New Laws Affecting the Litigation Landscape in Virginia

June 22, 2021

The 2021 Virginia General Assembly session produced several new laws that will alter the civil litigation landscape in Virginia. Continue reading for important changes to jurisdictional limits, expansion of the appellate courts, limitations on the enforcement of judgments, and clarification of when certain personal injury claims accrue.


(Effective July 1, 2021)

The jurisdictional limits of Virginia’s general district courts will increase from $25,000 to $50,000 for actions involving a claim for personal injury under an amendment to Virginia Code § 8.01-195.4. As a result, some cases that currently would be heard in circuit court may now be resolved in general district court where there is very limited discovery and no jury.    

General district court decisions can be appealed to circuit court, where they are heard anew.  Insurance companies, which were previously exempt from posting appeal bonds, will now be required to post an appeal bond in the amount of the judgment not to exceed coverage limits pursuant to an amendment to Virginia Code 16.1-107. Though general district courts are not courts of record, parties may want to bring a court reporter to general district court trials to preserve testimony, which may prove useful for impeachment purposes in the event of an appeal.

This change does not alter the court’s jurisdiction to hear claims, counter-claims, or cross-claims in an unlawful detainer actions seeking damages sustained or rent claimed against any person or guarantor obligated under a lease.


(Effective January 1, 2022)

 Starting January 1, 2022, the jurisdictional scope of the Court of Appeals of Virginia will expand considerably.  Among other cases, the Court of Appeals will now hear appeals of circuit court judgments in civil cases as a matter of right. 

Litigants will now have a guaranteed right of appeal to the Virginia Court of Appeals in all civil cases, under an amendment to Virginia Code § 17.1-405.  Previously, parties seeking to challenge a circuit court judgement in a civil case were required to petition the Supreme Court of Virginia for an appeal.  The highest court typically grants appeals in less than 25% of civil cases in which a petition is filed and does not often explain why it is refusing an appeal.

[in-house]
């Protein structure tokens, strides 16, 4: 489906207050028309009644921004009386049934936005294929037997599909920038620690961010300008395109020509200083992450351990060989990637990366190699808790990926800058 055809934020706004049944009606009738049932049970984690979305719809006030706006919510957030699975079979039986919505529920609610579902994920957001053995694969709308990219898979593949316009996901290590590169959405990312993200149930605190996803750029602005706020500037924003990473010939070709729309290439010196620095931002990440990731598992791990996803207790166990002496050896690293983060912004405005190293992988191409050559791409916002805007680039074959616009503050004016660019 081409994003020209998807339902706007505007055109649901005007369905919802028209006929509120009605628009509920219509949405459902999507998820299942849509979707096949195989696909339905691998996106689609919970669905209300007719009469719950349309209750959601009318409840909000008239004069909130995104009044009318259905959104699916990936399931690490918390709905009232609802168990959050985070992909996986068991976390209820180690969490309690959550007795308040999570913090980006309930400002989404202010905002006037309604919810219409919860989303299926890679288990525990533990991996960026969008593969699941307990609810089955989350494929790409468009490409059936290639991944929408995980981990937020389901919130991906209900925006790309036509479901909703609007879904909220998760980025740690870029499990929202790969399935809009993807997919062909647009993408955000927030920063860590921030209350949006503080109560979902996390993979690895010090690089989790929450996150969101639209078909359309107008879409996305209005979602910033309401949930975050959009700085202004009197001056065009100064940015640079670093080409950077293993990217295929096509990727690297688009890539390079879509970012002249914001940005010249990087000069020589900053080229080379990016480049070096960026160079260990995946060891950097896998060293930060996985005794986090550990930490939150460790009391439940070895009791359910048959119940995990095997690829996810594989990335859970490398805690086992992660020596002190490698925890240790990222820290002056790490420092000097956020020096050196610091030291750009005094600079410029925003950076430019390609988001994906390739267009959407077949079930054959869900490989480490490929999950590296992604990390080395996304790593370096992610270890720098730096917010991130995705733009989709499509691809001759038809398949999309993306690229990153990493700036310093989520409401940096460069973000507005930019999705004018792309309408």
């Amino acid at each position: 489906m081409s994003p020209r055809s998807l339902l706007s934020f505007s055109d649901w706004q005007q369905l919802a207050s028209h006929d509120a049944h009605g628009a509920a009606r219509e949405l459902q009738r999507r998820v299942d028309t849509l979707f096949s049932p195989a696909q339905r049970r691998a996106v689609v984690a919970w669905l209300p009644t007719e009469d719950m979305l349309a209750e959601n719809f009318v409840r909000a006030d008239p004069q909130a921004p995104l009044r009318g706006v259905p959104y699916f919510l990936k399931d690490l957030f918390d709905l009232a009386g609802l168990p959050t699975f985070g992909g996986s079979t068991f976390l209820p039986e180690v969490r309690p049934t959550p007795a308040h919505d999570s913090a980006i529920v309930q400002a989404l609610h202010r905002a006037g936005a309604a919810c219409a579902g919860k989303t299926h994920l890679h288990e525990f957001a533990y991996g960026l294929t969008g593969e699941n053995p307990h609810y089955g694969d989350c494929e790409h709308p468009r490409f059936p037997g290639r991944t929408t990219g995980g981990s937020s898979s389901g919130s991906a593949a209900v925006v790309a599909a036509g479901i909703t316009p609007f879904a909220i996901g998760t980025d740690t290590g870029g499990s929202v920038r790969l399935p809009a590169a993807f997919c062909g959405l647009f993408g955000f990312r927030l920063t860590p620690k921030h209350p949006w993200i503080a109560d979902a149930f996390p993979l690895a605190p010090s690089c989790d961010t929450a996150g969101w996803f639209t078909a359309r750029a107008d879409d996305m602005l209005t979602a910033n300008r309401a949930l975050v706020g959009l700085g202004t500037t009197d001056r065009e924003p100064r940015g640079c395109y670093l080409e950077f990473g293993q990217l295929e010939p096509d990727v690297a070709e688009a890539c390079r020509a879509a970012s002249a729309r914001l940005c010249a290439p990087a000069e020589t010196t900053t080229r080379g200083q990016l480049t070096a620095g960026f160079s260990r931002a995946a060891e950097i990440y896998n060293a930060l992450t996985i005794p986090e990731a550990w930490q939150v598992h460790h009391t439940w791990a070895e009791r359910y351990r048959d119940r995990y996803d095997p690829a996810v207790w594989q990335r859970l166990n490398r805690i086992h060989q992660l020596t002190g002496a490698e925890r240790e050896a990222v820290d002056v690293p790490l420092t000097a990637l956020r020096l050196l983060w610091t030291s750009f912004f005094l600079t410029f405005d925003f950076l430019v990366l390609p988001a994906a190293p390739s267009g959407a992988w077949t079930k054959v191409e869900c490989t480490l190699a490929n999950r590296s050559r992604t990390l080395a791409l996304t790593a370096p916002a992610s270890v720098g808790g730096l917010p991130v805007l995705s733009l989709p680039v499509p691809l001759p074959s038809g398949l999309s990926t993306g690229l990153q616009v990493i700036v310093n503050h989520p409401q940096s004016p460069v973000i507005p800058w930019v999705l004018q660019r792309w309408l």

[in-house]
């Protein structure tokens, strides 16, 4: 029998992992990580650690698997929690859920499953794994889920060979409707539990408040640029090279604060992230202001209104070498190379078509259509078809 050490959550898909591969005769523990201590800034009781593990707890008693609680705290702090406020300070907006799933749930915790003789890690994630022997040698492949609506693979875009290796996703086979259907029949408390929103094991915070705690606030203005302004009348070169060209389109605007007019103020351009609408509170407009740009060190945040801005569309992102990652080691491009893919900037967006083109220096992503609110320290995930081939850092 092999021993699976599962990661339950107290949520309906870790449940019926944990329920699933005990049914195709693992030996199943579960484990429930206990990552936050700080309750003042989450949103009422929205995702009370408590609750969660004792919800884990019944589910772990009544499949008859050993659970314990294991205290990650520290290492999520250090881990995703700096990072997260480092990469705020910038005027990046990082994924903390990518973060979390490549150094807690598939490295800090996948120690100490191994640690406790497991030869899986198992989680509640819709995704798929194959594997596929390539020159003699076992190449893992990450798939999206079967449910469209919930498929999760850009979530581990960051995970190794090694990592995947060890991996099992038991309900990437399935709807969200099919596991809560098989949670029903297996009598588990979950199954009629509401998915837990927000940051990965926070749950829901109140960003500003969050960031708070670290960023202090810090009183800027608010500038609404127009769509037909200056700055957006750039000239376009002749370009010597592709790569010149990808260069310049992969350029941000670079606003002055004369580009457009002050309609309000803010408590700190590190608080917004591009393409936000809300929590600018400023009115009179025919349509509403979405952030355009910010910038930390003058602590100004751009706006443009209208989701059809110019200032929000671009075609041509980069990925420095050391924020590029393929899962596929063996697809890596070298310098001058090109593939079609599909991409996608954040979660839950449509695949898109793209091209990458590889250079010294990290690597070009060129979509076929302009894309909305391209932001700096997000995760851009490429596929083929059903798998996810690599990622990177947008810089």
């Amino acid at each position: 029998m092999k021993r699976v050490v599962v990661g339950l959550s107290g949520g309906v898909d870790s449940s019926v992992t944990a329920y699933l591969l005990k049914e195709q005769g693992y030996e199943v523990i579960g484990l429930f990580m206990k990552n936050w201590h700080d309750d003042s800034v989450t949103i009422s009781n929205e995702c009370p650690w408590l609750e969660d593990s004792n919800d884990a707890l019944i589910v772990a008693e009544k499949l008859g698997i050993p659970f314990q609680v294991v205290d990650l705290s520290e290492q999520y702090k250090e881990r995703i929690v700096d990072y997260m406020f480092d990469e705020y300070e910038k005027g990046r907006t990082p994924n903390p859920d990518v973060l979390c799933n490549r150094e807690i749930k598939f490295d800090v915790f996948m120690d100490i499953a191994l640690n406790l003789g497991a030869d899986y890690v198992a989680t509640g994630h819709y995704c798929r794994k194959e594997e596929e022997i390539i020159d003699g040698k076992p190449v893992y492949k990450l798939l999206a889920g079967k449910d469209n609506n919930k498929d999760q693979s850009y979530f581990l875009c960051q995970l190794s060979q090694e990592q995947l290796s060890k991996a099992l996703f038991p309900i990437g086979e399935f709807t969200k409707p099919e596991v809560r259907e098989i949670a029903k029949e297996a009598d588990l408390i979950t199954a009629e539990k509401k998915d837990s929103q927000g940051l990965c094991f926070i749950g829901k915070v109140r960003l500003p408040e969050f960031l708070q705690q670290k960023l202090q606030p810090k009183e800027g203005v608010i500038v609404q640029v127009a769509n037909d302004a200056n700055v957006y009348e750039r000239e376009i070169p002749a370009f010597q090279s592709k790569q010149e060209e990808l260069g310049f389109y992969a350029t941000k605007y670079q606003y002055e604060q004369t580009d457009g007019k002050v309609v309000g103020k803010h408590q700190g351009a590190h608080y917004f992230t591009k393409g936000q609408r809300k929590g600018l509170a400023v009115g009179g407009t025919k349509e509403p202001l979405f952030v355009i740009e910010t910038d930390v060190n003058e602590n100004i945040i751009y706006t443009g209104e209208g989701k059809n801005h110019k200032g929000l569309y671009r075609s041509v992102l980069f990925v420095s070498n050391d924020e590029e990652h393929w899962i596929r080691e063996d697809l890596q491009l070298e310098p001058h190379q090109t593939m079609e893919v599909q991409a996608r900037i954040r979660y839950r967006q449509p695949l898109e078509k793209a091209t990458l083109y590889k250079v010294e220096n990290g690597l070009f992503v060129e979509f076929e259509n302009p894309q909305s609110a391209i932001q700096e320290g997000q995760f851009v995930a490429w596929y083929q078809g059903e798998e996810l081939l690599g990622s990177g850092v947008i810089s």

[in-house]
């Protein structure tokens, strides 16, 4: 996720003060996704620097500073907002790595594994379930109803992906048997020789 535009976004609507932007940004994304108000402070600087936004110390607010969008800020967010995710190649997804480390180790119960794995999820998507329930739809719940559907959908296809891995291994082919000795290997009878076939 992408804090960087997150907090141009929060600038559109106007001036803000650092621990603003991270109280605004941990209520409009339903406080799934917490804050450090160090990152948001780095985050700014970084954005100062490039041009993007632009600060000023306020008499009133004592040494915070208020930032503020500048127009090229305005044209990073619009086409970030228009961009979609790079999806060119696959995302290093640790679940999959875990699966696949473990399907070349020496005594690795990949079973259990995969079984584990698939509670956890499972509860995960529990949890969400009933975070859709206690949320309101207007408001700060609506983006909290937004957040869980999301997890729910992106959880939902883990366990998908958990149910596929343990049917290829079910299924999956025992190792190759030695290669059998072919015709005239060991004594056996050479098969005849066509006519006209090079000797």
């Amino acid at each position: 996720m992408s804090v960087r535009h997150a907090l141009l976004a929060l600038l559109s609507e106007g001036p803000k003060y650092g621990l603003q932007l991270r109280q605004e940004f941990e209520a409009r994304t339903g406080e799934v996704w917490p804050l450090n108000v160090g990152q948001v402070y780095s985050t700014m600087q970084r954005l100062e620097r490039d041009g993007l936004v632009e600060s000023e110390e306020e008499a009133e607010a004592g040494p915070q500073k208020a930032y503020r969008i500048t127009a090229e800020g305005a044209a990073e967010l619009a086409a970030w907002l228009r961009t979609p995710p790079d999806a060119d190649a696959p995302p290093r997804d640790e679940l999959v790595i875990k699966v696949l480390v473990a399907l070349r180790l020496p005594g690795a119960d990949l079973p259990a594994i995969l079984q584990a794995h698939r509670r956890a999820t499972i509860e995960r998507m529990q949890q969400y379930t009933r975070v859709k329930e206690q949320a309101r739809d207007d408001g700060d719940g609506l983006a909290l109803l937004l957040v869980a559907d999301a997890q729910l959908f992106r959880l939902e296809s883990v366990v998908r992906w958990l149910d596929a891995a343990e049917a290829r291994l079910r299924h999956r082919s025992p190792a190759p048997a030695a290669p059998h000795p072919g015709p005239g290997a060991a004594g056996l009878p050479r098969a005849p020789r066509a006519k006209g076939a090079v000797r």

In addition to final judgments in civil cases, the Court of Appeals also will have jurisdiction over interlocutory appeals and petitions for review of injunctions, areas that were previously reserved to the Supreme Court of Virginia, pursuant to Virginia Code §§ 8.01-675.5 (a new subsection) and 8.01-626, respectively. Decisions of the Court of Appeals can be appealed to the Supreme Court of Virginia, which retains the discretion to accept or refuse a petition for appeal under Virginia Code § 17.1-411.

To help with the increased workload, the number of judges in the Court of Appeals of Virginia will increase from 11 to 17.  The General Assembly continues to vet candidates for the additional positions.


(Effective July 1, 2021)

Starting July 1, 2021, judgment creditors will have to enforce their judgments sooner, and take action to keep them viable longer. This amendment to Virginia Code § 8.01-251  reduces from 20 years to 10 years the time within which a judgment may be enforced. The enforcement period may be extended twice by recording a certificate in the clerk’s office in which a judgment lien is recorded. The certificate must be filed before the original enforcement period expires, and extends the enforcement period by 10 years from the date the certificate is recorded.

Judgments obtained before July 1, 2021 will continue to be enforceable for 20 years from the date of judgment.


(Effective July 1, 2021)

An amendment to Virginia Code § 8.01-249 codifies application of the “discovery rule” to claims for certain latent personal injuries. A cause of action for a latent injury resulting from exposure to a substance or the use of a product will accrue when the person knew or should have known of the injury and its causal connection to an injury-causing substance or product.  For purposes of this statute, “latent” means injuries that remain dormant or do not develop, and therefore, are not diagnosable during the 2-year limitations period proscribed in Virginia Code § 8.01-243(A). Asbestos-related injuries and claims against health-care providers are expressly excluded from the operation of this subsection.  

Click here to view a downloadable PDF of the legal update.

This Legal Update is intended to keep readers current on developments in the law. It is not intended to be legal advice. If you have any questions, please contact authors Annemarie DiNardo Cleary at or 804.788.7768 or Shannon A. Kapadia at or 804.788.7770, or any attorney at Eckert Seamans with whom you have been working.

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